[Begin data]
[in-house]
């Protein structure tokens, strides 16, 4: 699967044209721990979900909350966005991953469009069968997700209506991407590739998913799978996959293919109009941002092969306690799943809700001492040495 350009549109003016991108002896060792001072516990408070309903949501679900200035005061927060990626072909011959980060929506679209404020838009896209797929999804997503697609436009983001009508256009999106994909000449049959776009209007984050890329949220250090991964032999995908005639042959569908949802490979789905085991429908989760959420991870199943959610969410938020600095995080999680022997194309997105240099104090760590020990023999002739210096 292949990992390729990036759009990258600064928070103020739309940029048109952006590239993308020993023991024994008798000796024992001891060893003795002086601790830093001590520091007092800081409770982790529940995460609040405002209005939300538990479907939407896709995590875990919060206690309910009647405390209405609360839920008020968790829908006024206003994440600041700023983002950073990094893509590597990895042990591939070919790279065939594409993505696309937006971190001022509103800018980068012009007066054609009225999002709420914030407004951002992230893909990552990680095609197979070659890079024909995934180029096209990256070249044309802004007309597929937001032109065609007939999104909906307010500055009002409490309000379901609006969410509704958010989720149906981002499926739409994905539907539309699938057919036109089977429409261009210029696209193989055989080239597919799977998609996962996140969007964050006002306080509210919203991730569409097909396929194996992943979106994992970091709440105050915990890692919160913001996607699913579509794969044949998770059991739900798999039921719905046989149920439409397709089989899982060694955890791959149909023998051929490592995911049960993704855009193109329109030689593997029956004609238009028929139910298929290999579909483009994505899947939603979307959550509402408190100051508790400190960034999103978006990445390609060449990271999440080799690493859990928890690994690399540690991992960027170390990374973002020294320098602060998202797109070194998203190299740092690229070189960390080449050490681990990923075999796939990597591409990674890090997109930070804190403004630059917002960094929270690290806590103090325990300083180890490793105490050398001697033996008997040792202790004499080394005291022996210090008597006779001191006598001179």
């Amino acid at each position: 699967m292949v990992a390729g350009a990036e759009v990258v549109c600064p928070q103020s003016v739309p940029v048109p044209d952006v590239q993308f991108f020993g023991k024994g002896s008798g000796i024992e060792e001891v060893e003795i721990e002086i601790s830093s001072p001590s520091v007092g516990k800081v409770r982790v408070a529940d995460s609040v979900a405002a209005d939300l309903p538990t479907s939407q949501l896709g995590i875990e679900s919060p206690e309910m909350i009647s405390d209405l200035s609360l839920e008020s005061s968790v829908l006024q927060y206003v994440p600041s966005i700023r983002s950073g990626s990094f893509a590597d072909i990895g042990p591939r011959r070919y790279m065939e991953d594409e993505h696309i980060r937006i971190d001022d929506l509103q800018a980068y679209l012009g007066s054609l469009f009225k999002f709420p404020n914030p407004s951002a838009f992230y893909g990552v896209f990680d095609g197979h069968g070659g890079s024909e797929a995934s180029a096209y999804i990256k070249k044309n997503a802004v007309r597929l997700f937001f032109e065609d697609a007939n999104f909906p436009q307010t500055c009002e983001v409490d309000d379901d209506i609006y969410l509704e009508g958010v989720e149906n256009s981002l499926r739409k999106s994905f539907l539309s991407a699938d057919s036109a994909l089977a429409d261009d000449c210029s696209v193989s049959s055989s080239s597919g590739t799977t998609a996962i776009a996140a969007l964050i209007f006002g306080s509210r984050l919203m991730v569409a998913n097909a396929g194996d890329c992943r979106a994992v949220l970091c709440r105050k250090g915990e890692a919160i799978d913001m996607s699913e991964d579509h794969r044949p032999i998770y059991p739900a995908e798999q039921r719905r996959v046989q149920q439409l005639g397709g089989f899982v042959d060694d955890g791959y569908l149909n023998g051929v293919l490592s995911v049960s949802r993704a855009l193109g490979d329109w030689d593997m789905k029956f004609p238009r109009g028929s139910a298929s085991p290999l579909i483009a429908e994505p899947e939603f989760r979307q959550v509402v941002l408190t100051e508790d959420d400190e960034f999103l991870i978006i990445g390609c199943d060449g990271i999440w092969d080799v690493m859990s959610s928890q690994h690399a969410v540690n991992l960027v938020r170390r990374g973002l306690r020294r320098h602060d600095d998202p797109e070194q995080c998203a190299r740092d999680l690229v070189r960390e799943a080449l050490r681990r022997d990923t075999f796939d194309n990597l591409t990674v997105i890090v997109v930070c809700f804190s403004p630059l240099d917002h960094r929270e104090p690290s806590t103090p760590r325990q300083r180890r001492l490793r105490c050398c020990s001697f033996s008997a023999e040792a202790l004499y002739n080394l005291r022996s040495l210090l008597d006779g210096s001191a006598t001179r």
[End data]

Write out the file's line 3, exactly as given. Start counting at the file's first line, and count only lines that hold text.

């Amino acid at each position: 699967m292949v990992a390729g350009a990036e759009v990258v549109c600064p928070q103020s003016v739309p940029v048109p044209d952006v590239q993308f991108f020993g023991k024994g002896s008798g000796i024992e060792e001891v060893e003795i721990e002086i601790s830093s001072p001590s520091v007092g516990k800081v409770r982790v408070a529940d995460s609040v979900a405002a209005d939300l309903p538990t479907s939407q949501l896709g995590i875990e679900s919060p206690e309910m909350i009647s405390d209405l200035s609360l839920e008020s005061s968790v829908l006024q927060y206003v994440p600041s966005i700023r983002s950073g990626s990094f893509a590597d072909i990895g042990p591939r011959r070919y790279m065939e991953d594409e993505h696309i980060r937006i971190d001022d929506l509103q800018a980068y679209l012009g007066s054609l469009f009225k999002f709420p404020n914030p407004s951002a838009f992230y893909g990552v896209f990680d095609g197979h069968g070659g890079s024909e797929a995934s180029a096209y999804i990256k070249k044309n997503a802004v007309r597929l997700f937001f032109e065609d697609a007939n999104f909906p436009q307010t500055c009002e983001v409490d309000d379901d209506i609006y969410l509704e009508g958010v989720e149906n256009s981002l499926r739409k999106s994905f539907l539309s991407a699938d057919s036109a994909l089977a429409d261009d000449c210029s696209v193989s049959s055989s080239s597919g590739t799977t998609a996962i776009a996140a969007l964050i209007f006002g306080s509210r984050l919203m991730v569409a998913n097909a396929g194996d890329c992943r979106a994992v949220l970091c709440r105050k250090g915990e890692a919160i799978d913001m996607s699913e991964d579509h794969r044949p032999i998770y059991p739900a995908e798999q039921r719905r996959v046989q149920q439409l005639g397709g089989f899982v042959d060694d955890g791959y569908l149909n023998g051929v293919l490592s995911v049960s949802r993704a855009l193109g490979d329109w030689d593997m789905k029956f004609p238009r109009g028929s139910a298929s085991p290999l579909i483009a429908e994505p899947e939603f989760r979307q959550v509402v941002l408190t100051e508790d959420d400190e960034f999103l991870i978006i990445g390609c199943d060449g990271i999440w092969d080799v690493m859990s959610s928890q690994h690399a969410v540690n991992l960027v938020r170390r990374g973002l306690r020294r320098h602060d600095d998202p797109e070194q995080c998203a190299r740092d999680l690229v070189r960390e799943a080449l050490r681990r022997d990923t075999f796939d194309n990597l591409t990674v997105i890090v997109v930070c809700f804190s403004p630059l240099d917002h960094r929270e104090p690290s806590t103090p760590r325990q300083r180890r001492l490793r105490c050398c020990s001697f033996s008997a023999e040792a202790l004499y002739n080394l005291r022996s040495l210090l008597d006779g210096s001191a006598t001179r």